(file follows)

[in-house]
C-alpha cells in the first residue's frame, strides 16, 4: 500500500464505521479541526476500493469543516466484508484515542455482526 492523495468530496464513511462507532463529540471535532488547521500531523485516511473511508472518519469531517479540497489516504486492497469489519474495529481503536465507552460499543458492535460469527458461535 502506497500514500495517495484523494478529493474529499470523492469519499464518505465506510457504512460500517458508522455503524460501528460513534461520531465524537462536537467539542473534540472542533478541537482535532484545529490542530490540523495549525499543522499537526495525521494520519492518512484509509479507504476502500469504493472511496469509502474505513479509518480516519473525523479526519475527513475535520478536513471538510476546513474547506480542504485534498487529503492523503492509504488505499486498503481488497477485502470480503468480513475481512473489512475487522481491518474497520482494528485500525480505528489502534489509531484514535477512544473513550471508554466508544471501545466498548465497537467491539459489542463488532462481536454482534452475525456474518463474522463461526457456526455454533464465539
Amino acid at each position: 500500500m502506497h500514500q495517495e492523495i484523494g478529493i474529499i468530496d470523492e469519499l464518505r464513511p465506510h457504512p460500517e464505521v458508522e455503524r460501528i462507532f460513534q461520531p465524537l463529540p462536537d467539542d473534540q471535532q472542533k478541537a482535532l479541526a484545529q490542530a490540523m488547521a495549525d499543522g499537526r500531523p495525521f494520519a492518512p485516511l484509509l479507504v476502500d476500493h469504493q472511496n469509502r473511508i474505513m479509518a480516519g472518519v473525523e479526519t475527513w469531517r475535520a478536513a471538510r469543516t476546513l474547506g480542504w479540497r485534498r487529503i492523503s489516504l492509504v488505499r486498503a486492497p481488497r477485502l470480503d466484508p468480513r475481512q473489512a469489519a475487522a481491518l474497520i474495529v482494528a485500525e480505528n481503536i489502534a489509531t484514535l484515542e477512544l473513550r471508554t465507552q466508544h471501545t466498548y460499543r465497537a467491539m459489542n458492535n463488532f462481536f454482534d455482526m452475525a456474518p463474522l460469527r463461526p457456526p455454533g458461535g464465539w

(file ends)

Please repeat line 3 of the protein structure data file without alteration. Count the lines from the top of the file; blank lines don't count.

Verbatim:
Amino acid at each position: 500500500m502506497h500514500q495517495e492523495i484523494g478529493i474529499i468530496d470523492e469519499l464518505r464513511p465506510h457504512p460500517e464505521v458508522e455503524r460501528i462507532f460513534q461520531p465524537l463529540p462536537d467539542d473534540q471535532q472542533k478541537a482535532l479541526a484545529q490542530a490540523m488547521a495549525d499543522g499537526r500531523p495525521f494520519a492518512p485516511l484509509l479507504v476502500d476500493h469504493q472511496n469509502r473511508i474505513m479509518a480516519g472518519v473525523e479526519t475527513w469531517r475535520a478536513a471538510r469543516t476546513l474547506g480542504w479540497r485534498r487529503i492523503s489516504l492509504v488505499r486498503a486492497p481488497r477485502l470480503d466484508p468480513r475481512q473489512a469489519a475487522a481491518l474497520i474495529v482494528a485500525e480505528n481503536i489502534a489509531t484514535l484515542e477512544l473513550r471508554t465507552q466508544h471501545t466498548y460499543r465497537a467491539m459489542n458492535n463488532f462481536f454482534d455482526m452475525a456474518p463474522l460469527r463461526p457456526p455454533g458461535g464465539w